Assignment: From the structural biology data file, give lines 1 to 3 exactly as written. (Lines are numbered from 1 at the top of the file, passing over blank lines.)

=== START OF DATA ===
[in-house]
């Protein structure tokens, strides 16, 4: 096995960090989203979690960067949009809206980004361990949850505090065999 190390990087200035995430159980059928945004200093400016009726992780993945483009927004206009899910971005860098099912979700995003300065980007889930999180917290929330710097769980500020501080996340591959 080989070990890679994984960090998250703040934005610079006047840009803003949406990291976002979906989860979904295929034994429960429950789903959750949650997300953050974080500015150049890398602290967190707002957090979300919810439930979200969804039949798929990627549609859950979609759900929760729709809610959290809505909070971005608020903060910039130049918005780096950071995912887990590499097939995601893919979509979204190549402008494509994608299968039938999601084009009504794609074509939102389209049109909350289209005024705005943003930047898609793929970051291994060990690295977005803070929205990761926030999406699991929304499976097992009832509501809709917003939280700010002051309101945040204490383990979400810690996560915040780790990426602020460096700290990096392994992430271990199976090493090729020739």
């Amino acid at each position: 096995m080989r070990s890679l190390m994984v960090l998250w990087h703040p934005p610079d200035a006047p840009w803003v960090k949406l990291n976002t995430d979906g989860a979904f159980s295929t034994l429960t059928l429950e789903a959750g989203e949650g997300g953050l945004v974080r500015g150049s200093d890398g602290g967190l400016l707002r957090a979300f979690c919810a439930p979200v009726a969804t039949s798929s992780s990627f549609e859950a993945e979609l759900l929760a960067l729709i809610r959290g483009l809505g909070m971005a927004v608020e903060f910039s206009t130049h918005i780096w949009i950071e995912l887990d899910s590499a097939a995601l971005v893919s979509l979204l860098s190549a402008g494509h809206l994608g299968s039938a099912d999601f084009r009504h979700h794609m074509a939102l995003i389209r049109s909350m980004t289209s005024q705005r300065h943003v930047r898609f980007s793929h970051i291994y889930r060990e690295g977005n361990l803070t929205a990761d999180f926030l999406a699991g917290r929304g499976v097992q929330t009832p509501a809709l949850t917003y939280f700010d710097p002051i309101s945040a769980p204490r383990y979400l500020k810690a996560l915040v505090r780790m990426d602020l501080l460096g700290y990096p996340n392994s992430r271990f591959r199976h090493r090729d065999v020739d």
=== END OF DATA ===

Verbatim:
[in-house]
């Protein structure tokens, strides 16, 4: 096995960090989203979690960067949009809206980004361990949850505090065999 190390990087200035995430159980059928945004200093400016009726992780993945483009927004206009899910971005860098099912979700995003300065980007889930999180917290929330710097769980500020501080996340591959 080989070990890679994984960090998250703040934005610079006047840009803003949406990291976002979906989860979904295929034994429960429950789903959750949650997300953050974080500015150049890398602290967190707002957090979300919810439930979200969804039949798929990627549609859950979609759900929760729709809610959290809505909070971005608020903060910039130049918005780096950071995912887990590499097939995601893919979509979204190549402008494509994608299968039938999601084009009504794609074509939102389209049109909350289209005024705005943003930047898609793929970051291994060990690295977005803070929205990761926030999406699991929304499976097992009832509501809709917003939280700010002051309101945040204490383990979400810690996560915040780790990426602020460096700290990096392994992430271990199976090493090729020739």
């Amino acid at each position: 096995m080989r070990s890679l190390m994984v960090l998250w990087h703040p934005p610079d200035a006047p840009w803003v960090k949406l990291n976002t995430d979906g989860a979904f159980s295929t034994l429960t059928l429950e789903a959750g989203e949650g997300g953050l945004v974080r500015g150049s200093d890398g602290g967190l400016l707002r957090a979300f979690c919810a439930p979200v009726a969804t039949s798929s992780s990627f549609e859950a993945e979609l759900l929760a960067l729709i809610r959290g483009l809505g909070m971005a927004v608020e903060f910039s206009t130049h918005i780096w949009i950071e995912l887990d899910s590499a097939a995601l971005v893919s979509l979204l860098s190549a402008g494509h809206l994608g299968s039938a099912d999601f084009r009504h979700h794609m074509a939102l995003i389209r049109s909350m980004t289209s005024q705005r300065h943003v930047r898609f980007s793929h970051i291994y889930r060990e690295g977005n361990l803070t929205a990761d999180f926030l999406a699991g917290r929304g499976v097992q929330t009832p509501a809709l949850t917003y939280f700010d710097p002051i309101s945040a769980p204490r383990y979400l500020k810690a996560l915040v505090r780790m990426d602020l501080l460096g700290y990096p996340n392994s992430r271990f591959r199976h090493r090729d065999v020739d």